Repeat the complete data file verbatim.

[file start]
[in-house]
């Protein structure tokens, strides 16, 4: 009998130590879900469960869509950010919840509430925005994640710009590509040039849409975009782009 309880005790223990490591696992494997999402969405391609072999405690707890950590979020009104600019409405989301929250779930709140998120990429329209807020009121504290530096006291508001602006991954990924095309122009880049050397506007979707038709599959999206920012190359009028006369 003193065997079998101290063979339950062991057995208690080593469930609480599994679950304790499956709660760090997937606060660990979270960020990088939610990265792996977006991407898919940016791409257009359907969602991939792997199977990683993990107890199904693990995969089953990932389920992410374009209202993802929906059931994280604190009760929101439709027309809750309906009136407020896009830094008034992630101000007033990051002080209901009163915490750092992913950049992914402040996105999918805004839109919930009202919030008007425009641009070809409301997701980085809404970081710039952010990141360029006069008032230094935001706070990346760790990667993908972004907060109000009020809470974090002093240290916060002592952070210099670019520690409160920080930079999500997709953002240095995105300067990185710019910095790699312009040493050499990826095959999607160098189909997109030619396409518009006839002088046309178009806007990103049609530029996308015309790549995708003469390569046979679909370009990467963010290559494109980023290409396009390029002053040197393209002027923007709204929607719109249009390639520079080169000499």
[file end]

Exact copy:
[in-house]
């Protein structure tokens, strides 16, 4: 009998130590879900469960869509950010919840509430925005994640710009590509040039849409975009782009 309880005790223990490591696992494997999402969405391609072999405690707890950590979020009104600019409405989301929250779930709140998120990429329209807020009121504290530096006291508001602006991954990924095309122009880049050397506007979707038709599959999206920012190359009028006369 003193065997079998101290063979339950062991057995208690080593469930609480599994679950304790499956709660760090997937606060660990979270960020990088939610990265792996977006991407898919940016791409257009359907969602991939792997199977990683993990107890199904693990995969089953990932389920992410374009209202993802929906059931994280604190009760929101439709027309809750309906009136407020896009830094008034992630101000007033990051002080209901009163915490750092992913950049992914402040996105999918805004839109919930009202919030008007425009641009070809409301997701980085809404970081710039952010990141360029006069008032230094935001706070990346760790990667993908972004907060109000009020809470974090002093240290916060002592952070210099670019520690409160920080930079999500997709953002240095995105300067990185710019910095790699312009040493050499990826095959999607160098189909997109030619396409518009006839002088046309178009806007990103049609530029996308015309790549995708003469390569046979679909370009990467963010290559494109980023290409396009390029002053040197393209002027923007709204929607719109249009390639520079080169000499």